8 Tracks: Portishead's Beth Gibbons is a 'passenger on no ordinary journey'
8 Tracks is your antidote to the algorithm. Each week, NPR Music producer Lars Gotrich, with the help of his colleagues, makes connections between sounds across time.
In 2011, Portishead performed two nights in a row at the All Tomorrow's Parties festival when it was held in Asbury Park, N.J. For me, it was surreal to see such rapturously cool music where I'd partly grown up; the boardwalk had been abandoned for decades, and here was this band that made its name on crumbling deconstruction. In witnessing a sublime cathedral of sound, Beth Gibbons was our steadying force, so imagine my shock when, during a particularly aggressive performance of "We Carry On," she stage dove and crowd surfed. Her smile in that moment lives in my heart for always.
"Can't you see the taste of life?" she asks in that song. Now 13 years since that concert and 16 since Portishead's Third, Gibbons not only returns with a solo album but also that sentiment. Or rather, she's thinking beyond this life and the wonder this time and after has to offer. This week on 8 Tracks, these songs explore what happens next — on mortality, in love, in hope — and what we conquer or relinquish to meet it. (Oh, and I tagged in my colleague Robin Hilton to write about his boyhood fave Billy Joel, who happens to have a new song that ties up all these themes in a piano man-shaped bow.)
Beth Gibbons, "Floating on a Moment"
In recent years, Beth Gibbons has performed Henryk Górecki's Symphony of Sorrowful Songs and sang on a Kendrick Lamar track; clearly, the beauty of her haunted voice has the range. That's key context for "Floating on a Moment," from the forthcoming Lives Outgrown, which actually has a bit more in common than expected — an internal exploration that feels first, then sounds. Gibbons makes peace with being "a passenger on no ordinary journey," her voice now truly a wandering star aware of its limited time to burn, felt in creaking percussion, hammered dulcimer and a children's choir.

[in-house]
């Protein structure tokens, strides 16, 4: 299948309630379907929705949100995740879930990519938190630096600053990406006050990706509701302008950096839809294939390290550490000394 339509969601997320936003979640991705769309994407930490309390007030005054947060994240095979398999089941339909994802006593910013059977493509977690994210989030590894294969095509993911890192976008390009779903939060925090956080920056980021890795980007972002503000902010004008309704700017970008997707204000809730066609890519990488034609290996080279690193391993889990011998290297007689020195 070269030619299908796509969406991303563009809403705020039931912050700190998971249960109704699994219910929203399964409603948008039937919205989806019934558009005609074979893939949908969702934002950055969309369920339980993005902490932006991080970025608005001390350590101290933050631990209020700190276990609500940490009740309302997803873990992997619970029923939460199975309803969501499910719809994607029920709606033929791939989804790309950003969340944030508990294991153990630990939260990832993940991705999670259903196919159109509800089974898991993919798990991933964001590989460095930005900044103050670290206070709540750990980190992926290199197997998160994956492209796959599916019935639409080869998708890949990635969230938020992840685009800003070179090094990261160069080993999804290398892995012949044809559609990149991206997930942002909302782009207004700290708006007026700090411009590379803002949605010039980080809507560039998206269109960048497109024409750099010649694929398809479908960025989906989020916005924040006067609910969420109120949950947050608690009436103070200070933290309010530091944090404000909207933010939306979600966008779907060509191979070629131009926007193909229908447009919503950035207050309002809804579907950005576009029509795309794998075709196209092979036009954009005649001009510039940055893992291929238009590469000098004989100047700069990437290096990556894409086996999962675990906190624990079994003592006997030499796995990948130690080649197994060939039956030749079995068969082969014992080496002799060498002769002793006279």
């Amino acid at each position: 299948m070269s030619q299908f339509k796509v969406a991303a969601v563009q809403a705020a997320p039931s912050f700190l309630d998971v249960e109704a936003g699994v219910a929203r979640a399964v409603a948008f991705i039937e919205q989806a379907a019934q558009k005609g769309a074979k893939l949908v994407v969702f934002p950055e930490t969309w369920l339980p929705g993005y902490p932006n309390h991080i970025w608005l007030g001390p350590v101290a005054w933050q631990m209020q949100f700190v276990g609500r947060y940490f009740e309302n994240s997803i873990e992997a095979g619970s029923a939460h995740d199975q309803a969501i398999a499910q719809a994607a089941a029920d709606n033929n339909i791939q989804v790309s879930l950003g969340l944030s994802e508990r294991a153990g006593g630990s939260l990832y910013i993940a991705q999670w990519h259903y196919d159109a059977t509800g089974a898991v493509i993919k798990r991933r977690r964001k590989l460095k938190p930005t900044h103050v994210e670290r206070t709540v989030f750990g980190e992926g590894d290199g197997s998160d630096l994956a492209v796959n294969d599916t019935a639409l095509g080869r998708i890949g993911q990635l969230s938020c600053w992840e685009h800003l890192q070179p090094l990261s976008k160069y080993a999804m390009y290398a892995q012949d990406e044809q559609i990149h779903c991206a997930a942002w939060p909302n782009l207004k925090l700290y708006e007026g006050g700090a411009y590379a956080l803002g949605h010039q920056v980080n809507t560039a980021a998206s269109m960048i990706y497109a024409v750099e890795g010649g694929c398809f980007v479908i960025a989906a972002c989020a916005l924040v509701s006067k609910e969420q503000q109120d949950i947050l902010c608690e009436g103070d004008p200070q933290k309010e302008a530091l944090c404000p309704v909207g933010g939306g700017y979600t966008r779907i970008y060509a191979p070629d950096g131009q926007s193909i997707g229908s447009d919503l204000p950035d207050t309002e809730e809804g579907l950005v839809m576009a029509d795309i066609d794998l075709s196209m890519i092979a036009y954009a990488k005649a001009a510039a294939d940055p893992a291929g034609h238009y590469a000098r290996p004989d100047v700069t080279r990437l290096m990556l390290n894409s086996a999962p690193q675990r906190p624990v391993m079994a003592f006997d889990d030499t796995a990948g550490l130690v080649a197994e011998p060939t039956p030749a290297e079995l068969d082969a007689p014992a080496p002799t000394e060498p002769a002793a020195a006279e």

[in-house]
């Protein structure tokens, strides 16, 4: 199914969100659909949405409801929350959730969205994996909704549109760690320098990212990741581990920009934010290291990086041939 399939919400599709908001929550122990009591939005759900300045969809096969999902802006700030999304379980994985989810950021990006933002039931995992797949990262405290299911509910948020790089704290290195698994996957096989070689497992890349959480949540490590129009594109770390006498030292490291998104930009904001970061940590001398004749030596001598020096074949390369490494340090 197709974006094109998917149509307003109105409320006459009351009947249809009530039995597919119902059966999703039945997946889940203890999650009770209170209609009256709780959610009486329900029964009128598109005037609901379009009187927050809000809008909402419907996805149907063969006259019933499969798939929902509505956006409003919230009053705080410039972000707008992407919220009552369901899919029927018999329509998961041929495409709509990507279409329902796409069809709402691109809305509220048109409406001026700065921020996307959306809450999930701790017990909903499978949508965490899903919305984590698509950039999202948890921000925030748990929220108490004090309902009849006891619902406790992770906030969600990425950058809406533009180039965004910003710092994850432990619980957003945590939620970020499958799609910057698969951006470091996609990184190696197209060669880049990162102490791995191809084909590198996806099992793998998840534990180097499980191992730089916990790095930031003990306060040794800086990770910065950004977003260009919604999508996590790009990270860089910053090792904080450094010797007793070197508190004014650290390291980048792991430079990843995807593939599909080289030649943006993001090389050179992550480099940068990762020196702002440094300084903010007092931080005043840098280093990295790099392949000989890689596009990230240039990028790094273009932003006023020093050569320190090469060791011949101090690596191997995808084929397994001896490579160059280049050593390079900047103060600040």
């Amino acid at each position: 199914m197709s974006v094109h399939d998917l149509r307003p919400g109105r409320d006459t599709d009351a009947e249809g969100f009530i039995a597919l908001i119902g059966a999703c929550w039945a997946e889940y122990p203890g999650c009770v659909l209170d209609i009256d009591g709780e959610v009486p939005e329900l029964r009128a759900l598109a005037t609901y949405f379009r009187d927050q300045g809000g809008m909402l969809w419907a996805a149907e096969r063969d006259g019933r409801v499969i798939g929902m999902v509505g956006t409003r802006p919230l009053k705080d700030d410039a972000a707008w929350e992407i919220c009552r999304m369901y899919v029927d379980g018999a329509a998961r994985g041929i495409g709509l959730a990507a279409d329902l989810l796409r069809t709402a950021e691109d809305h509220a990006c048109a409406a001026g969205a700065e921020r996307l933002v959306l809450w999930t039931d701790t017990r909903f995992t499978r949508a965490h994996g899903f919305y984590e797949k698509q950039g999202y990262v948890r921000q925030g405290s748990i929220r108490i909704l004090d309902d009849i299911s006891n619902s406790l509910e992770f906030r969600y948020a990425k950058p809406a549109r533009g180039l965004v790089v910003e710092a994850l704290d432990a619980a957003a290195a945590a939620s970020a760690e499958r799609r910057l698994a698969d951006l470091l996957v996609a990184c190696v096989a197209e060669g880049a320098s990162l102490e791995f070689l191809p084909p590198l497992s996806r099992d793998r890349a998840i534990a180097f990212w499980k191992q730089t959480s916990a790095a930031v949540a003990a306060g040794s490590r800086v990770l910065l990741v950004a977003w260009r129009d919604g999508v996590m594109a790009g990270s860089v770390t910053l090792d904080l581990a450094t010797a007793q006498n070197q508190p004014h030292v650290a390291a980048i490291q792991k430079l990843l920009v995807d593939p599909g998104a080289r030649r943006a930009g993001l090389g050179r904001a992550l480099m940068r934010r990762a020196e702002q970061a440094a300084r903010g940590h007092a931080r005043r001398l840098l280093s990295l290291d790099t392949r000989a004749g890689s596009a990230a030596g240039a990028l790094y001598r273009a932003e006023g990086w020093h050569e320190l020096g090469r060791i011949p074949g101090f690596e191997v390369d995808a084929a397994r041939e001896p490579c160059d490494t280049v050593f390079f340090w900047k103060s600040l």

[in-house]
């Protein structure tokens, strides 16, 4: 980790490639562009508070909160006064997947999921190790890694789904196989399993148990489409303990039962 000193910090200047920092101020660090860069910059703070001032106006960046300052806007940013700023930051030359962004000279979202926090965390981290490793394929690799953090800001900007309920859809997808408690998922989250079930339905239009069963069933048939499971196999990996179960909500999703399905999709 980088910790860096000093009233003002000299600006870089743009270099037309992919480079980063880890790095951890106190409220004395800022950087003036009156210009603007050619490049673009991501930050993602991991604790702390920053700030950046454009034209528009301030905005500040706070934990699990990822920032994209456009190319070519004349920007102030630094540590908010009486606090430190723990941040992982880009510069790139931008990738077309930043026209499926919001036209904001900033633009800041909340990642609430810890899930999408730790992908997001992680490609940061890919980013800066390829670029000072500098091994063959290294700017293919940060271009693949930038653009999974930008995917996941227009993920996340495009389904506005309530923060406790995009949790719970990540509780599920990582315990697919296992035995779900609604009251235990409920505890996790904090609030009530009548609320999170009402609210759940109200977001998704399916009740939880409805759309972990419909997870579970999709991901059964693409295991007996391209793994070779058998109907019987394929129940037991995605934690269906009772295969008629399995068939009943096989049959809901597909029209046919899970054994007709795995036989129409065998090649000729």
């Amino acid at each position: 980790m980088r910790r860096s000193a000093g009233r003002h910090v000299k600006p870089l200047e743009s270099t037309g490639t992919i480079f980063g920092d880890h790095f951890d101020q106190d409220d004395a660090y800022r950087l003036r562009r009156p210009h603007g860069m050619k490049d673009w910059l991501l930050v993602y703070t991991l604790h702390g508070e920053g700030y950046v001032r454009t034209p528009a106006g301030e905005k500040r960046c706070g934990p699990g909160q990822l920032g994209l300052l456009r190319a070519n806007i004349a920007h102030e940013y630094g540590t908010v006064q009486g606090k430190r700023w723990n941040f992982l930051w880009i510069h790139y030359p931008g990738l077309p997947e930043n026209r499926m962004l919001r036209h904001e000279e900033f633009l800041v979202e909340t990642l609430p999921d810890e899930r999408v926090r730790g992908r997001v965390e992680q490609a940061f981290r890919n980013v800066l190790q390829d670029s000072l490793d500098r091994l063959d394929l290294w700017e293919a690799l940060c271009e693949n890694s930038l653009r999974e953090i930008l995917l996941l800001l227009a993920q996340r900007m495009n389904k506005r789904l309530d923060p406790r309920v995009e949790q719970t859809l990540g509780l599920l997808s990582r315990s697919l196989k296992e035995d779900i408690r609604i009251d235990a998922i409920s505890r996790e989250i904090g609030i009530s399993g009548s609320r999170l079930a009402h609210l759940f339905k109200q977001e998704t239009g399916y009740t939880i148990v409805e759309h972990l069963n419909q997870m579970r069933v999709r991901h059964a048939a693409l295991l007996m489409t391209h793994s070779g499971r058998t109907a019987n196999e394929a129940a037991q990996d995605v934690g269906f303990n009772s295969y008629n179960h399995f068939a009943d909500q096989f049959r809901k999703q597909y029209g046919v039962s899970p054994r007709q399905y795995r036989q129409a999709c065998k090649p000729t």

Angélica Garcia, "Juanita"
Angélica Garcia's 2020 album — and the Tiny Desk she performed just before the pandemic hit the fan — are personal favorites. If Cha Cha Palace embraced her "Salva-Mex-American" heritage with vibrantly colored electro-pop, "Juanita" sinks into a slinky, slowed-down cumbia with a full-throated yawp that summons spirits.
Burial has always shown his hand — in vinyl crackles, tape hiss, reused samples — but in service of world-building disintegration. For some, that gloom can mirror our devastation; admittedly, I'd grown weary. Yet this side-long track for the British producer's XL Recordings debut breaks apart and blooms Burial. Across 13 minutes, a nervous energy fuels a clubber's lament — a multi-movement, deeply-layered hyperactive head rush disrupted by moments of ambient grit.
HJirok, "Maly Men"